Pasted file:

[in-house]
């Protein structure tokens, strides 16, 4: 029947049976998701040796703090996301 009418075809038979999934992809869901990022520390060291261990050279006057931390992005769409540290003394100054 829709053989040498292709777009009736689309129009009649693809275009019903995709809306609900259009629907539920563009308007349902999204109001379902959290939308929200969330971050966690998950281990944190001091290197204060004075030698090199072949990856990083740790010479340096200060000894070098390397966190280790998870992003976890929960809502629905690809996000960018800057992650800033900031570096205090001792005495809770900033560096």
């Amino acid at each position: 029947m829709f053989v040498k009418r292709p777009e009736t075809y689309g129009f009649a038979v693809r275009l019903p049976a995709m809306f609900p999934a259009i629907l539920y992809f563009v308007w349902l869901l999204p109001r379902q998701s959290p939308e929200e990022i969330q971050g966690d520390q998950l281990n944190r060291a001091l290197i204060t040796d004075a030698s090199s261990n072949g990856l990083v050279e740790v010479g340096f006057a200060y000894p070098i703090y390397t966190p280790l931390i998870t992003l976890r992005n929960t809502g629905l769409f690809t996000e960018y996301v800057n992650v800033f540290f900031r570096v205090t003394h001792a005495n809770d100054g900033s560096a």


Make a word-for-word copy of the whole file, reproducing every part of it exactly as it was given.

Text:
[in-house]
């Protein structure tokens, strides 16, 4: 029947049976998701040796703090996301 009418075809038979999934992809869901990022520390060291261990050279006057931390992005769409540290003394100054 829709053989040498292709777009009736689309129009009649693809275009019903995709809306609900259009629907539920563009308007349902999204109001379902959290939308929200969330971050966690998950281990944190001091290197204060004075030698090199072949990856990083740790010479340096200060000894070098390397966190280790998870992003976890929960809502629905690809996000960018800057992650800033900031570096205090001792005495809770900033560096």
């Amino acid at each position: 029947m829709f053989v040498k009418r292709p777009e009736t075809y689309g129009f009649a038979v693809r275009l019903p049976a995709m809306f609900p999934a259009i629907l539920y992809f563009v308007w349902l869901l999204p109001r379902q998701s959290p939308e929200e990022i969330q971050g966690d520390q998950l281990n944190r060291a001091l290197i204060t040796d004075a030698s090199s261990n072949g990856l990083v050279e740790v010479g340096f006057a200060y000894p070098i703090y390397t966190p280790l931390i998870t992003l976890r992005n929960t809502g629905l769409f690809t996000e960018y996301v800057n992650v800033f540290f900031r570096v205090t003394h001792a005495n809770d100054g900033s560096a």